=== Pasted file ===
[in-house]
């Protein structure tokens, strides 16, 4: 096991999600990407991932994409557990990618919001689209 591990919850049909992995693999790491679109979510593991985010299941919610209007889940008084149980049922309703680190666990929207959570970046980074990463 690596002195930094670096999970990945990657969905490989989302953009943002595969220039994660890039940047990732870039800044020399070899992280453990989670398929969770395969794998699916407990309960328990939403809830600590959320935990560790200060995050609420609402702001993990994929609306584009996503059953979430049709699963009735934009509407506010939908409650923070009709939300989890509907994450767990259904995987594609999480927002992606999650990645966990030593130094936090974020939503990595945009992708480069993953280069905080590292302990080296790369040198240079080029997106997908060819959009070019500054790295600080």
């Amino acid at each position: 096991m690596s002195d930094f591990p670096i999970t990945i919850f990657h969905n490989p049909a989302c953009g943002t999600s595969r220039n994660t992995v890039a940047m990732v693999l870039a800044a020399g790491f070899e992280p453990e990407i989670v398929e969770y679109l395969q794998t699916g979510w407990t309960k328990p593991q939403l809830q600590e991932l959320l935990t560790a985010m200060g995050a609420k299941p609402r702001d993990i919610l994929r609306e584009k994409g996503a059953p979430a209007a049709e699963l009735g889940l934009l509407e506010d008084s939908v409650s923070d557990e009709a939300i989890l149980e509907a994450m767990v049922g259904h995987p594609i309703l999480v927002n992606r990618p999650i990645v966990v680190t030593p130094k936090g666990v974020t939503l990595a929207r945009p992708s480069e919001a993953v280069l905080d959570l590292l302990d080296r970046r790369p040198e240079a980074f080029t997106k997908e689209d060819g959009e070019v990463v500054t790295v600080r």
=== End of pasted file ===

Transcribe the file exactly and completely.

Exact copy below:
[in-house]
């Protein structure tokens, strides 16, 4: 096991999600990407991932994409557990990618919001689209 591990919850049909992995693999790491679109979510593991985010299941919610209007889940008084149980049922309703680190666990929207959570970046980074990463 690596002195930094670096999970990945990657969905490989989302953009943002595969220039994660890039940047990732870039800044020399070899992280453990989670398929969770395969794998699916407990309960328990939403809830600590959320935990560790200060995050609420609402702001993990994929609306584009996503059953979430049709699963009735934009509407506010939908409650923070009709939300989890509907994450767990259904995987594609999480927002992606999650990645966990030593130094936090974020939503990595945009992708480069993953280069905080590292302990080296790369040198240079080029997106997908060819959009070019500054790295600080």
């Amino acid at each position: 096991m690596s002195d930094f591990p670096i999970t990945i919850f990657h969905n490989p049909a989302c953009g943002t999600s595969r220039n994660t992995v890039a940047m990732v693999l870039a800044a020399g790491f070899e992280p453990e990407i989670v398929e969770y679109l395969q794998t699916g979510w407990t309960k328990p593991q939403l809830q600590e991932l959320l935990t560790a985010m200060g995050a609420k299941p609402r702001d993990i919610l994929r609306e584009k994409g996503a059953p979430a209007a049709e699963l009735g889940l934009l509407e506010d008084s939908v409650s923070d557990e009709a939300i989890l149980e509907a994450m767990v049922g259904h995987p594609i309703l999480v927002n992606r990618p999650i990645v966990v680190t030593p130094k936090g666990v974020t939503l990595a929207r945009p992708s480069e919001a993953v280069l905080d959570l590292l302990d080296r970046r790369p040198e240079a980074f080029t997106k997908e689209d060819g959009e070019v990463v500054t790295v600080r």